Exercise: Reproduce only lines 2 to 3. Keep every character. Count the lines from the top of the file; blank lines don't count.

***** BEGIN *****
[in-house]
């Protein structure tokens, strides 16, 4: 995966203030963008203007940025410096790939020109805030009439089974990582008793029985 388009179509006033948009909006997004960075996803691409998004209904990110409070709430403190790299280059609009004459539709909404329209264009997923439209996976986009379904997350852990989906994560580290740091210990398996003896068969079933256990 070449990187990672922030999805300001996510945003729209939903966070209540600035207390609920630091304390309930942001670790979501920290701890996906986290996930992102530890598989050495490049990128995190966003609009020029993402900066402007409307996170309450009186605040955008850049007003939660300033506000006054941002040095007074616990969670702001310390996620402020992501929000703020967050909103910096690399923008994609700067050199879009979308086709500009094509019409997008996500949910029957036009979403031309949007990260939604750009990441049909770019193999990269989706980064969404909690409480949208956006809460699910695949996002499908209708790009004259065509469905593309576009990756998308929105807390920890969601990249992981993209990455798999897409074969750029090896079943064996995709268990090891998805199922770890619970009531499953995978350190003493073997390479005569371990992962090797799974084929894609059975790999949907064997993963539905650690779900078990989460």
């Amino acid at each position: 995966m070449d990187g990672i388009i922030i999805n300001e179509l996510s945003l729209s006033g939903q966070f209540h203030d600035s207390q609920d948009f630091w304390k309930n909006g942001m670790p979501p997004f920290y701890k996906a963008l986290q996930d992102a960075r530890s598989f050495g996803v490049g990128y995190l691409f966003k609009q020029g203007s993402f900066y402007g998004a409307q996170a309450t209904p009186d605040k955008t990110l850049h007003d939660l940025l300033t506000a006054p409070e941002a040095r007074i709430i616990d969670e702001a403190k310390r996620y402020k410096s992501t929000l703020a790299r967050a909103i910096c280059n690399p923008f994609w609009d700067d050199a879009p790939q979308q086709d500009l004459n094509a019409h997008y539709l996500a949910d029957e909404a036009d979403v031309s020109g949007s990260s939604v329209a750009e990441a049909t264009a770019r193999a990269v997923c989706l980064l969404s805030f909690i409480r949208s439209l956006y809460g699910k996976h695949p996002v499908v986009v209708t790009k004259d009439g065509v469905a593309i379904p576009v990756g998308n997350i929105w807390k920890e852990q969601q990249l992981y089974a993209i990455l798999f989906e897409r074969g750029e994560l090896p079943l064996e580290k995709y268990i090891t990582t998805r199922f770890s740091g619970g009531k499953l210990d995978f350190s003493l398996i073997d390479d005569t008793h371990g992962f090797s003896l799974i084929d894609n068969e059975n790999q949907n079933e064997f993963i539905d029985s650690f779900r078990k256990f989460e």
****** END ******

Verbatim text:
């Protein structure tokens, strides 16, 4: 995966203030963008203007940025410096790939020109805030009439089974990582008793029985 388009179509006033948009909006997004960075996803691409998004209904990110409070709430403190790299280059609009004459539709909404329209264009997923439209996976986009379904997350852990989906994560580290740091210990398996003896068969079933256990 070449990187990672922030999805300001996510945003729209939903966070209540600035207390609920630091304390309930942001670790979501920290701890996906986290996930992102530890598989050495490049990128995190966003609009020029993402900066402007409307996170309450009186605040955008850049007003939660300033506000006054941002040095007074616990969670702001310390996620402020992501929000703020967050909103910096690399923008994609700067050199879009979308086709500009094509019409997008996500949910029957036009979403031309949007990260939604750009990441049909770019193999990269989706980064969404909690409480949208956006809460699910695949996002499908209708790009004259065509469905593309576009990756998308929105807390920890969601990249992981993209990455798999897409074969750029090896079943064996995709268990090891998805199922770890619970009531499953995978350190003493073997390479005569371990992962090797799974084929894609059975790999949907064997993963539905650690779900078990989460």
């Amino acid at each position: 995966m070449d990187g990672i388009i922030i999805n300001e179509l996510s945003l729209s006033g939903q966070f209540h203030d600035s207390q609920d948009f630091w304390k309930n909006g942001m670790p979501p997004f920290y701890k996906a963008l986290q996930d992102a960075r530890s598989f050495g996803v490049g990128y995190l691409f966003k609009q020029g203007s993402f900066y402007g998004a409307q996170a309450t209904p009186d605040k955008t990110l850049h007003d939660l940025l300033t506000a006054p409070e941002a040095r007074i709430i616990d969670e702001a403190k310390r996620y402020k410096s992501t929000l703020a790299r967050a909103i910096c280059n690399p923008f994609w609009d700067d050199a879009p790939q979308q086709d500009l004459n094509a019409h997008y539709l996500a949910d029957e909404a036009d979403v031309s020109g949007s990260s939604v329209a750009e990441a049909t264009a770019r193999a990269v997923c989706l980064l969404s805030f909690i409480r949208s439209l956006y809460g699910k996976h695949p996002v499908v986009v209708t790009k004259d009439g065509v469905a593309i379904p576009v990756g998308n997350i929105w807390k920890e852990q969601q990249l992981y089974a993209i990455l798999f989906e897409r074969g750029e994560l090896p079943l064996e580290k995709y268990i090891t990582t998805r199922f770890s740091g619970g009531k499953l210990d995978f350190s003493l398996i073997d390479d005569t008793h371990g992962f090797s003896l799974i084929d894609n068969e059975n790999q949907n079933e064997f993963i539905d029985s650690f779900r078990k256990f989460e």